I want a book that will suck me in, make my brain spin, and not let me go until the very last page. Thank goodness there's been a surplus of books lately where the authors have written books that do exactly that.
Big Brother by Lionel Shriver is another twisty book that I couldn’t put down. Lionel Shriver has written quite a few novels that take on big issues. In her latest book,
Welcome to our new blogger, Patrick, who says this about himself: "I work at the Holgate Library where I answer questions all day. When I'm not doing that (and if you don't believe me, check with my coworkers who have given up hope of engaging me in lunchroom conversations) I'm probably reading or playing games. I read lots of comics and graphic novels, but also enjoy dystopian fiction, rousing adventure tales, classic sci-fi and fantasy, Dickens, good writing about science, and the occasional bit of warm and fuzzy pop philosophy."
I like '
It turns out that I have been finding many of those thoughtful moments via MCL's zine collection, particularly the works of John Porcellino. I discovered them randomly in the form of an issue of King-Cat Comics & Stories that passed in front of my face, and there was something about the simplicity of the line art that made me want to open it. What I found was a little handmade collection of comics and... well, 'essays' sounds boring, but 'stories' doesn't sound true enough. 'Reflections' seems to fit. John talks about his beloved cat Maisie, his sweetie Misun, sunrises, moving, music, and all sorts of things that occur to him. He's someone who struggles to find meaning in life, and he frequently questions things he has previously held true. What I like best are the little vignettes like 'Football Weather' from King-Cat #66 where all the neighborhood kids decide to help him with his lawn and then a football game ensues. It's not about leaves or football, though... it's about things like community, and appreciating life, and What Is Important to You.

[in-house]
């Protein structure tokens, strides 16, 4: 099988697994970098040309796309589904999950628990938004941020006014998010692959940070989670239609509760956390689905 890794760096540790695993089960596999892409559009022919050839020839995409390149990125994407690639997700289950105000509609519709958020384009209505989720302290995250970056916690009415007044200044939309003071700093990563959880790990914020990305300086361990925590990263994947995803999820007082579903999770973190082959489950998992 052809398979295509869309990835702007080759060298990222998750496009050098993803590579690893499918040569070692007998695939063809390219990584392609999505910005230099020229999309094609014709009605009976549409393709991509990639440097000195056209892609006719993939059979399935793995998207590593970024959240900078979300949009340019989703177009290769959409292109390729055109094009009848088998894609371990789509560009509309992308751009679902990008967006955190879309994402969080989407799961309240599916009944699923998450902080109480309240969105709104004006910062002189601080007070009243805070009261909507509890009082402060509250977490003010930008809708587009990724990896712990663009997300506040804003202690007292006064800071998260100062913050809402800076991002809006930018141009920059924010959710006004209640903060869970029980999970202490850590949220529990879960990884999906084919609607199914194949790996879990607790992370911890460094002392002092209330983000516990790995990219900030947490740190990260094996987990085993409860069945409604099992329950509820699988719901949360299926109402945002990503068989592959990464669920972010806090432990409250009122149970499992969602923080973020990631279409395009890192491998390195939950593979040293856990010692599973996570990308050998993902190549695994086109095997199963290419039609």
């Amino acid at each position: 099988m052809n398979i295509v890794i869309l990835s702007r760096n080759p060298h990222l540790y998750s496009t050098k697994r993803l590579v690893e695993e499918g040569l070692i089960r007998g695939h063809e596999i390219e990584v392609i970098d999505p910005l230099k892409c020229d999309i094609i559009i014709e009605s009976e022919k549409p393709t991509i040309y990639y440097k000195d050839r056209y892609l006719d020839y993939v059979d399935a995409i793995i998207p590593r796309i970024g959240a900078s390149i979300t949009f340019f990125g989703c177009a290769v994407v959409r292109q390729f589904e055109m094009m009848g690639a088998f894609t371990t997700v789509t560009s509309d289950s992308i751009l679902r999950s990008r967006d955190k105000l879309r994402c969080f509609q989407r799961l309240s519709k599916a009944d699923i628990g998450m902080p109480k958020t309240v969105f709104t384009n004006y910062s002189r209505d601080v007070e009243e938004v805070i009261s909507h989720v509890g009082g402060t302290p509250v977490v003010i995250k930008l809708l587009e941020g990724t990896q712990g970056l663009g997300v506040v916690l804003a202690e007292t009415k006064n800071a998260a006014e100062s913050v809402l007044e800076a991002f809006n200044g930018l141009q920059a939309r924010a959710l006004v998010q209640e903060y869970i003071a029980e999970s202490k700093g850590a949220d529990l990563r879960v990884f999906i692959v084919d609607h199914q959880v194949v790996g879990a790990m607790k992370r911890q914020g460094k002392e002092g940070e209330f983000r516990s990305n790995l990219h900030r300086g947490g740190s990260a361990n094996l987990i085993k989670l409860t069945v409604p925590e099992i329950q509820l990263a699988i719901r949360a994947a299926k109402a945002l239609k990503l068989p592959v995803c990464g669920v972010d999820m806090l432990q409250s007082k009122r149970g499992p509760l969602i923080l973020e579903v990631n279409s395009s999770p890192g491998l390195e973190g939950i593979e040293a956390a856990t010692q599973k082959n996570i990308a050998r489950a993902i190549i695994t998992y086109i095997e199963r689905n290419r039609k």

If you enjoy King-Cat, there are hardbound collections, or you might also like his other work, including the short and sweet Three Poems about Fog, or a hardcover graphic novel called Thoreau at Walden. As is usual for me, a thing aimed at younger readers can actually be pretty universal.
And if you want another good autobiographical zine with less philosophy but equal self-discovery and more sass in it, try Jesse Reklaw's Ten Thousand Things to Do. where he describes his lifestyle of "inking, drinking, and anxious thinking".
I found one this month, Maureen McHugh, and I have Jo Walton to thank for it.
In her blog post revisiting the 1993 Hugo Awards she mentioned one of the nominees, China Mountain Zhang, with an adamant "It's wonderful" that intrigued me.
I grabbed it. I loved it.
The time is the near future -- after a Second Great Depression, China dominates the world. The US has gone through it's own Cultural Revolution -- a 'Cleansing Wind' -- and has settled down into Socialism. But economics and ideology are not the focus, they are only the background of the characters' lives.
The main character is Zhang Zhong Shan. He pretends to be things that he is not: 100% Chinese (he is half Hispanic), straight (he is gay). At the beginning he is not honest with himself, he does not know what he wants, and he is hard to like. But with the finest shown-not-told writing, McHugh brings him from being to a boy to being a mensch. I grew to love him, to be excited for him as he learned new things and began to be capable of making the world better. And as I learned to love him I gained understanding of why he had been the person he was: ashamed, torn, young.
In short, "It's wonderful."
I'll admit I do not have the world's classiest taste in movies. I adore the summer blockbuster season (even if I frugally wait for the really really bad ones to hit DVD and wait for my hold to come in). If like me you think winter means slow talky movies with a depressing minimum of explosions, I have a couple of books to suggest that you might like.
How much did I know about James Garfield before reading Candice Millard's most recent book, Destiny of the Republic ? Almost nothing. He was just a trivia answer to me, one of our four assassinated presidents. But here's the thing: Garfield didn't die from the assassin's bullet. He died from massive infection eighty days after the shooting, almost certainly caused by his
Luckily for Garfield, the wound caused by his shooter was not mortal, though that would have been merciful. Unfortunately, the U.S. medical profession, for the most part, did not believe that there were such things as microorganisms. In 1881 doctors in America believed in the "old stink" of surgery, and were proud of it.